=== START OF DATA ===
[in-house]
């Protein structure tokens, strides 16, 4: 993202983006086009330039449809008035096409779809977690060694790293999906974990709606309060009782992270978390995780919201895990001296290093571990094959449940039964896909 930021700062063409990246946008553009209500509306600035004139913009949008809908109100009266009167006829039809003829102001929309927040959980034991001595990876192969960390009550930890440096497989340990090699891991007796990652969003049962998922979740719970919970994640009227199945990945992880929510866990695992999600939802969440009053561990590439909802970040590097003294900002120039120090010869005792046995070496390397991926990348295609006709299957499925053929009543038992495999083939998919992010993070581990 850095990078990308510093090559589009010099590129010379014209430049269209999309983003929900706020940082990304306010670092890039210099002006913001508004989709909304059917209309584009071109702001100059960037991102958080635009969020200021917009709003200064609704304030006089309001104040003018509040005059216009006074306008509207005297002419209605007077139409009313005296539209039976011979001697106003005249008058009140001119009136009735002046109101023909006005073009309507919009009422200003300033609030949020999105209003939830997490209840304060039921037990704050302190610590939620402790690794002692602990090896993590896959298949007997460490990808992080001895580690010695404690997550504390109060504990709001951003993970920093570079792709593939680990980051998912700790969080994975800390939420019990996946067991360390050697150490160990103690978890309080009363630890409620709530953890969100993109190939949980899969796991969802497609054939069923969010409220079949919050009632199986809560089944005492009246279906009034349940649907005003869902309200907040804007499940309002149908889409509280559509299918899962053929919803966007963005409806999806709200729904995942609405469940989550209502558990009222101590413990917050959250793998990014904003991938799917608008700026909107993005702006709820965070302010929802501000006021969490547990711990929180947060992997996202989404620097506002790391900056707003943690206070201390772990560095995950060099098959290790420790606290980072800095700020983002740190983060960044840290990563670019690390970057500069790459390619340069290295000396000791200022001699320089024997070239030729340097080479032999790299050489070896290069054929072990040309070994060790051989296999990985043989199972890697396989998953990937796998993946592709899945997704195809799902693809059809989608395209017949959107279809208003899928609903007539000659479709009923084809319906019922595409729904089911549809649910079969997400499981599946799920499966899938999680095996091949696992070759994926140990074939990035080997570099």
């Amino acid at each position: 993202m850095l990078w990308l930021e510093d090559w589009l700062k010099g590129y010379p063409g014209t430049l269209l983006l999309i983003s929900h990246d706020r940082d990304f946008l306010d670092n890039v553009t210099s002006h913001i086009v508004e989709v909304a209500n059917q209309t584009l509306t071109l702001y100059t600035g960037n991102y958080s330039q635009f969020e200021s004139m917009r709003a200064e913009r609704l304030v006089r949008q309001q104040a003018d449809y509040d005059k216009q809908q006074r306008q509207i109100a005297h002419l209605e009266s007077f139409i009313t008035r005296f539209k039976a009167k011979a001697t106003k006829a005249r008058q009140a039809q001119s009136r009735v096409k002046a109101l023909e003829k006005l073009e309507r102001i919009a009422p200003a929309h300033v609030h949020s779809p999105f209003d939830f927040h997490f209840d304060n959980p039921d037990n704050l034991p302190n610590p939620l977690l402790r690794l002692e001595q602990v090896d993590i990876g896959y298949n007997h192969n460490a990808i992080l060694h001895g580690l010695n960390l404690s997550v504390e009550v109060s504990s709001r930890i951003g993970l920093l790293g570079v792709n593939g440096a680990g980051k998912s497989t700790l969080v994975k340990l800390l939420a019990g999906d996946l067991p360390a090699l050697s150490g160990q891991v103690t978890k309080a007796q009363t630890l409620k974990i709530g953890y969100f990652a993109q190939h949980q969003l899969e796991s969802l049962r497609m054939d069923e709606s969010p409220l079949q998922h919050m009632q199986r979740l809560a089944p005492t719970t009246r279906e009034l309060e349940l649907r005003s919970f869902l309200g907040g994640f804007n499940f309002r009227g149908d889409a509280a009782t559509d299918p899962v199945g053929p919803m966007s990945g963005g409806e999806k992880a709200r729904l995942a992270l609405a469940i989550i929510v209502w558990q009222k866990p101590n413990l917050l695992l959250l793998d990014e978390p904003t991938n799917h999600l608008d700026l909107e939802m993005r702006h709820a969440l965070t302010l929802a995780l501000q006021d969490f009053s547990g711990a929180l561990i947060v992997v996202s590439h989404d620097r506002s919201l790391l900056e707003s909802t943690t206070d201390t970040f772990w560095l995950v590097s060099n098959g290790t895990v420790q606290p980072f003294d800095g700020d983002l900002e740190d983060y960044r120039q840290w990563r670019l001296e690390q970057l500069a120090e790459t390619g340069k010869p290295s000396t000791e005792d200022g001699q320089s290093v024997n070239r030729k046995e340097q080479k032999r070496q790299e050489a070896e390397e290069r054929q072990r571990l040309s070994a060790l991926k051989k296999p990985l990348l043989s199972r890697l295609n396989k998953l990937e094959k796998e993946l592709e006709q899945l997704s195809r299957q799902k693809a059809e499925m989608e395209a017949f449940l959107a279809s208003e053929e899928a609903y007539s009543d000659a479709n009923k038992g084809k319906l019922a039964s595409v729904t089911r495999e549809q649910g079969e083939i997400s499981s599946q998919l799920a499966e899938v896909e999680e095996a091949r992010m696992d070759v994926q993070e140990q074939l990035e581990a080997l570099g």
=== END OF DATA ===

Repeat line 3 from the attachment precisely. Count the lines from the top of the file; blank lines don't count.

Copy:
């Amino acid at each position: 993202m850095l990078w990308l930021e510093d090559w589009l700062k010099g590129y010379p063409g014209t430049l269209l983006l999309i983003s929900h990246d706020r940082d990304f946008l306010d670092n890039v553009t210099s002006h913001i086009v508004e989709v909304a209500n059917q209309t584009l509306t071109l702001y100059t600035g960037n991102y958080s330039q635009f969020e200021s004139m917009r709003a200064e913009r609704l304030v006089r949008q309001q104040a003018d449809y509040d005059k216009q809908q006074r306008q509207i109100a005297h002419l209605e009266s007077f139409i009313t008035r005296f539209k039976a009167k011979a001697t106003k006829a005249r008058q009140a039809q001119s009136r009735v096409k002046a109101l023909e003829k006005l073009e309507r102001i919009a009422p200003a929309h300033v609030h949020s779809p999105f209003d939830f927040h997490f209840d304060n959980p039921d037990n704050l034991p302190n610590p939620l977690l402790r690794l002692e001595q602990v090896d993590i990876g896959y298949n007997h192969n460490a990808i992080l060694h001895g580690l010695n960390l404690s997550v504390e009550v109060s504990s709001r930890i951003g993970l920093l790293g570079v792709n593939g440096a680990g980051k998912s497989t700790l969080v994975k340990l800390l939420a019990g999906d996946l067991p360390a090699l050697s150490g160990q891991v103690t978890k309080a007796q009363t630890l409620k974990i709530g953890y969100f990652a993109q190939h949980q969003l899969e796991s969802l049962r497609m054939d069923e709606s969010p409220l079949q998922h919050m009632q199986r979740l809560a089944p005492t719970t009246r279906e009034l309060e349940l649907r005003s919970f869902l309200g907040g994640f804007n499940f309002r009227g149908d889409a509280a009782t559509d299918p899962v199945g053929p919803m966007s990945g963005g409806e999806k992880a709200r729904l995942a992270l609405a469940i989550i929510v209502w558990q009222k866990p101590n413990l917050l695992l959250l793998d990014e978390p904003t991938n799917h999600l608008d700026l909107e939802m993005r702006h709820a969440l965070t302010l929802a995780l501000q006021d969490f009053s547990g711990a929180l561990i947060v992997v996202s590439h989404d620097r506002s919201l790391l900056e707003s909802t943690t206070d201390t970040f772990w560095l995950v590097s060099n098959g290790t895990v420790q606290p980072f003294d800095g700020d983002l900002e740190d983060y960044r120039q840290w990563r670019l001296e690390q970057l500069a120090e790459t390619g340069k010869p290295s000396t000791e005792d200022g001699q320089s290093v024997n070239r030729k046995e340097q080479k032999r070496q790299e050489a070896e390397e290069r054929q072990r571990l040309s070994a060790l991926k051989k296999p990985l990348l043989s199972r890697l295609n396989k998953l990937e094959k796998e993946l592709e006709q899945l997704s195809r299957q799902k693809a059809e499925m989608e395209a017949f449940l959107a279809s208003e053929e899928a609903y007539s009543d000659a479709n009923k038992g084809k319906l019922a039964s595409v729904t089911r495999e549809q649910g079969e083939i997400s499981s599946q998919l799920a499966e899938v896909e999680e095996a091949r992010m696992d070759v994926q993070e140990q074939l990035e581990a080997l570099g």